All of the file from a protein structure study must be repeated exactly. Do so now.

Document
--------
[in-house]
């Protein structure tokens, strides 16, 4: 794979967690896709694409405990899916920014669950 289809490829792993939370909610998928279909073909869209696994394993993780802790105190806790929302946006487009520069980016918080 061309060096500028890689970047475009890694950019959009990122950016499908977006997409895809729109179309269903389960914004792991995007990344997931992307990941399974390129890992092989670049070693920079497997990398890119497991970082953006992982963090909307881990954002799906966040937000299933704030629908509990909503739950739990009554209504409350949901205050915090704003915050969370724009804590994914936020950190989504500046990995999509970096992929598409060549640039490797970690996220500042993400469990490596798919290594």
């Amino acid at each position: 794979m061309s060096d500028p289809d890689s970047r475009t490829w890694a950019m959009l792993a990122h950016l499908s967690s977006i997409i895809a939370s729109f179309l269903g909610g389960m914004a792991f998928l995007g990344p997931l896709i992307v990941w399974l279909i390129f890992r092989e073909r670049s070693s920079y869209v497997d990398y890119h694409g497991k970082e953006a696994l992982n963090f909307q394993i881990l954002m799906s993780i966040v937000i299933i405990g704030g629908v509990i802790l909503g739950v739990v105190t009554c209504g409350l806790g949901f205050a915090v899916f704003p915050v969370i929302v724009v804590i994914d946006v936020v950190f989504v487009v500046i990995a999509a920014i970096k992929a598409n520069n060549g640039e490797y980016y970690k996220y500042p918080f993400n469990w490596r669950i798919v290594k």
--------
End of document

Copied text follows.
[in-house]
């Protein structure tokens, strides 16, 4: 794979967690896709694409405990899916920014669950 289809490829792993939370909610998928279909073909869209696994394993993780802790105190806790929302946006487009520069980016918080 061309060096500028890689970047475009890694950019959009990122950016499908977006997409895809729109179309269903389960914004792991995007990344997931992307990941399974390129890992092989670049070693920079497997990398890119497991970082953006992982963090909307881990954002799906966040937000299933704030629908509990909503739950739990009554209504409350949901205050915090704003915050969370724009804590994914936020950190989504500046990995999509970096992929598409060549640039490797970690996220500042993400469990490596798919290594």
């Amino acid at each position: 794979m061309s060096d500028p289809d890689s970047r475009t490829w890694a950019m959009l792993a990122h950016l499908s967690s977006i997409i895809a939370s729109f179309l269903g909610g389960m914004a792991f998928l995007g990344p997931l896709i992307v990941w399974l279909i390129f890992r092989e073909r670049s070693s920079y869209v497997d990398y890119h694409g497991k970082e953006a696994l992982n963090f909307q394993i881990l954002m799906s993780i966040v937000i299933i405990g704030g629908v509990i802790l909503g739950v739990v105190t009554c209504g409350l806790g949901f205050a915090v899916f704003p915050v969370i929302v724009v804590i994914d946006v936020v950190f989504v487009v500046i990995a999509a920014i970096k992929a598409n520069n060549g640039e490797y980016y970690k996220y500042p918080f993400n469990w490596r669950i798919v290594k």